Oil and water. Milk and lemon. Toothpaste and orange juice. This is a list of things that don't mix well together. Another pair that we can add to that list is fear and learning.
When we are in a state of fear, there are stress hormones in our bloodstream. Researchers have shown that low and medium levels of the stress hormone, called cortisol, improve learning and enhance memory, whereas high levels of the stress hormone have a bad effect on learning and memory.
What that means is if you want to improve learning when things seem a bit stale in your class, you can create a bit of change like moving some chairs around or altering the environment slightly. The small change causes the brain to wonder, "What's up?" (Curiosity and fright are along a continuum.)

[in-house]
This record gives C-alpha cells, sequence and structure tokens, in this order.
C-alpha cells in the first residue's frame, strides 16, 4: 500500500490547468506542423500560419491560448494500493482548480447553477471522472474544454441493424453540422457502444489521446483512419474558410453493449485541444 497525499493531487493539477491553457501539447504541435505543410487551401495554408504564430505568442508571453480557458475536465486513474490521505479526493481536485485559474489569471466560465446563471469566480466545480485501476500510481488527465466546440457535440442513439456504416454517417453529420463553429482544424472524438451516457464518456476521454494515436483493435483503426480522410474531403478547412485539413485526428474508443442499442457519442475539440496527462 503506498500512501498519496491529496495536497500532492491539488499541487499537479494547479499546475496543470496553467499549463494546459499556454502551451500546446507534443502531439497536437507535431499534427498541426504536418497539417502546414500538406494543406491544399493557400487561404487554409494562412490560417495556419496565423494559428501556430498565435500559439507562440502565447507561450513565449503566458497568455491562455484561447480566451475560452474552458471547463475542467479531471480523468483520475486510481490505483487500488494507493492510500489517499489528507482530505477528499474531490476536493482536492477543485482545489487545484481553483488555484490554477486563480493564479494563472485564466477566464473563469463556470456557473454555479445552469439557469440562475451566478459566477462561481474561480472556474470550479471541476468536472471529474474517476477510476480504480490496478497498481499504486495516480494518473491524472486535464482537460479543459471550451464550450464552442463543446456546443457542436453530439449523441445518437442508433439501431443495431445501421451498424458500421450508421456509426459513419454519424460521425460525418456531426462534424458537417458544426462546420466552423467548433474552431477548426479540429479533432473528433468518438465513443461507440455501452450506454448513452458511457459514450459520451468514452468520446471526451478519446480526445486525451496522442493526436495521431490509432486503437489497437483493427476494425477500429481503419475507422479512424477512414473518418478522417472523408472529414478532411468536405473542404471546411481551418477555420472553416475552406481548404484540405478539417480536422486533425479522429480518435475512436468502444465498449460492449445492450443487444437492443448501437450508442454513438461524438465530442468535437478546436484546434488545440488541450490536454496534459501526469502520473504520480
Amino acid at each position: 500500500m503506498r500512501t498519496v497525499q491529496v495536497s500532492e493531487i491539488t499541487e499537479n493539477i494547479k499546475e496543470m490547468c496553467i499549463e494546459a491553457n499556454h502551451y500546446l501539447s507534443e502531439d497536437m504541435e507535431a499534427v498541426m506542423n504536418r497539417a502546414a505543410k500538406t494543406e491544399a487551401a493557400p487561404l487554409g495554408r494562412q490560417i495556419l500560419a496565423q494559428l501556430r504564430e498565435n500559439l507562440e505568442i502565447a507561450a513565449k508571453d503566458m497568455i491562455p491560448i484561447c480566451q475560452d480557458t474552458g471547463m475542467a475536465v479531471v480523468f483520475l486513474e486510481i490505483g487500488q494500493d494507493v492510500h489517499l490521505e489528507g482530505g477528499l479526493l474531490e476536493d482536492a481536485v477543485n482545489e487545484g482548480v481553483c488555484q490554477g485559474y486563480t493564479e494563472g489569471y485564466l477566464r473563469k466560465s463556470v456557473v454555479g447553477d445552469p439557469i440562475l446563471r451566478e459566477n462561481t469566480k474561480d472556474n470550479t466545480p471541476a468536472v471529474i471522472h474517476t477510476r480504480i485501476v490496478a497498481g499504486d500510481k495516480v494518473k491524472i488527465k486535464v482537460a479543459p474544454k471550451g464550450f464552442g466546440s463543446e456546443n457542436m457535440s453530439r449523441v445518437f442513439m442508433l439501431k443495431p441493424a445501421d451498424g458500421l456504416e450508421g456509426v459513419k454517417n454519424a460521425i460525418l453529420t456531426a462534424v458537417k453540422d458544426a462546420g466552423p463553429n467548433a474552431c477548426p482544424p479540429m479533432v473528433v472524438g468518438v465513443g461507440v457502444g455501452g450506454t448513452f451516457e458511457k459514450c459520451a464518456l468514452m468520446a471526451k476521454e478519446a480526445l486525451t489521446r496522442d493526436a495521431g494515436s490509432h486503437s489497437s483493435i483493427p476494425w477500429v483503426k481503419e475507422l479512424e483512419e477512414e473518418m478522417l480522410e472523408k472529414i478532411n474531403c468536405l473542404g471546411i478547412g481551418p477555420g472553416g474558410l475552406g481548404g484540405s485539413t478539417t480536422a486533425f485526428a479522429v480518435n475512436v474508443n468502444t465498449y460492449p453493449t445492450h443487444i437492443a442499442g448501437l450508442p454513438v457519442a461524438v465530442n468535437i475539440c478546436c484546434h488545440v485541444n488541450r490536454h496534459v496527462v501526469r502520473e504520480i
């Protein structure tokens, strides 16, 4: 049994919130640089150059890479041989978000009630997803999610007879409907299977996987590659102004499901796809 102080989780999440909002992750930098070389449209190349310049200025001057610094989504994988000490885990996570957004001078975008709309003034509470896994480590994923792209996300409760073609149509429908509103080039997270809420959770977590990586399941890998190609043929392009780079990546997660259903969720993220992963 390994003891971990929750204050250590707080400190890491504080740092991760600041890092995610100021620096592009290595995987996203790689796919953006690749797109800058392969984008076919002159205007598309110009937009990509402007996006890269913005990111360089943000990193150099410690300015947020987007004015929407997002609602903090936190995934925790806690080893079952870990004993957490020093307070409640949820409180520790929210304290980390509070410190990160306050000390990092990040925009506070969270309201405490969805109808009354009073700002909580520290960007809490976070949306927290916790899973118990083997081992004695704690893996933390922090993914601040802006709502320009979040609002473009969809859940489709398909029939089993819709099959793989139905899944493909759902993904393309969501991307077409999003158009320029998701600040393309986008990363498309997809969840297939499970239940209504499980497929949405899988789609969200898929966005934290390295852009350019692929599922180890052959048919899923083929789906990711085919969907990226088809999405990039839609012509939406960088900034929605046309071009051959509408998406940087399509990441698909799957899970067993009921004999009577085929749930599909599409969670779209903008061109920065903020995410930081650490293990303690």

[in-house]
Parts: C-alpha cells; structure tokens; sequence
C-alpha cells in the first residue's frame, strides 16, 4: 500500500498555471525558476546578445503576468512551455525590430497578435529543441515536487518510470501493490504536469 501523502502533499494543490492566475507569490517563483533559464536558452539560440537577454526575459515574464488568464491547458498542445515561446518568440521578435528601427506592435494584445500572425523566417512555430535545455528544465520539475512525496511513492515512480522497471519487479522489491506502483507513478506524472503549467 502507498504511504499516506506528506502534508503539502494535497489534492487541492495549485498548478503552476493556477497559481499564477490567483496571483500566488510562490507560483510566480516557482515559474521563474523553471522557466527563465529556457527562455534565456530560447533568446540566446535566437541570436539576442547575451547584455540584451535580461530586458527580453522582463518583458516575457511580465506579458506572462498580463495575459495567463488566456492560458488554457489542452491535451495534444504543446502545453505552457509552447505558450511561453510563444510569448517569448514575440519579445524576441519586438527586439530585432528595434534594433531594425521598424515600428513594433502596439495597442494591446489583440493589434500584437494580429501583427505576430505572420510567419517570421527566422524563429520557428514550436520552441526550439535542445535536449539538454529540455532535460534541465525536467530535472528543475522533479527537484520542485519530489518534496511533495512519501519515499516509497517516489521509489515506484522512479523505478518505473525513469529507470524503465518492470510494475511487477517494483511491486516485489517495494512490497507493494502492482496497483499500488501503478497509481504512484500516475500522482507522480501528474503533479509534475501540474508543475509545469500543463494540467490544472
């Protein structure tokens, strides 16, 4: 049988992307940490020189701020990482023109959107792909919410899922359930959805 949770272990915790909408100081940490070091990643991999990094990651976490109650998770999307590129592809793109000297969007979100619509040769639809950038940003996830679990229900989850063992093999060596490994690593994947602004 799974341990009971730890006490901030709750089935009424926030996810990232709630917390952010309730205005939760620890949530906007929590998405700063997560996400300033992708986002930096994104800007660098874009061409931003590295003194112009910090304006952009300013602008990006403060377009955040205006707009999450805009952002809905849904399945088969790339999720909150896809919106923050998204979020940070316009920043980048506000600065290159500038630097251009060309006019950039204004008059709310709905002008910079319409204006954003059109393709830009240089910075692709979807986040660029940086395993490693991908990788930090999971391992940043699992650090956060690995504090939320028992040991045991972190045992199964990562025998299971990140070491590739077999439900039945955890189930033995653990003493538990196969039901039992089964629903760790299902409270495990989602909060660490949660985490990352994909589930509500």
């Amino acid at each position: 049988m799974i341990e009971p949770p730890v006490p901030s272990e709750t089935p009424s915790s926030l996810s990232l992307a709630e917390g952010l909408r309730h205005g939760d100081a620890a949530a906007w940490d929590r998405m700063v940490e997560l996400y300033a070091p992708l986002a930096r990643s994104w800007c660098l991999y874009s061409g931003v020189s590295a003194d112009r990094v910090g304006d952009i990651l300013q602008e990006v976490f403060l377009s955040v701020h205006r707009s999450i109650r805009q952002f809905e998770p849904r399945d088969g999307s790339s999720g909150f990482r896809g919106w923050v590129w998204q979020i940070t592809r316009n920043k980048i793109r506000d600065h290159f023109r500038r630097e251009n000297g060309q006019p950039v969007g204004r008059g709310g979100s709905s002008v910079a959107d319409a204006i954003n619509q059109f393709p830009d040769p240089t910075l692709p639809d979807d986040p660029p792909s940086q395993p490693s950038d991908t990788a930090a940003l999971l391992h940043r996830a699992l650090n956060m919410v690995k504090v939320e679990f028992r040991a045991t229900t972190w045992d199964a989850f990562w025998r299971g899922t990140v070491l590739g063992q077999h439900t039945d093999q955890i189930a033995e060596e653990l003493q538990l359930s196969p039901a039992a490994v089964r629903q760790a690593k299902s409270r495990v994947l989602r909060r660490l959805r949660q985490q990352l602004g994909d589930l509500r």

However, an environment full of fear and anxiety will not improve learning. And this is not just in the classroom. Stress at home reduces learning, too. No one can perform well on cognitive tasks when their brains are being bombarded with fight-or-flight chemistries. A calm environment with a bit of variety increases learning, but a tense environment does not.
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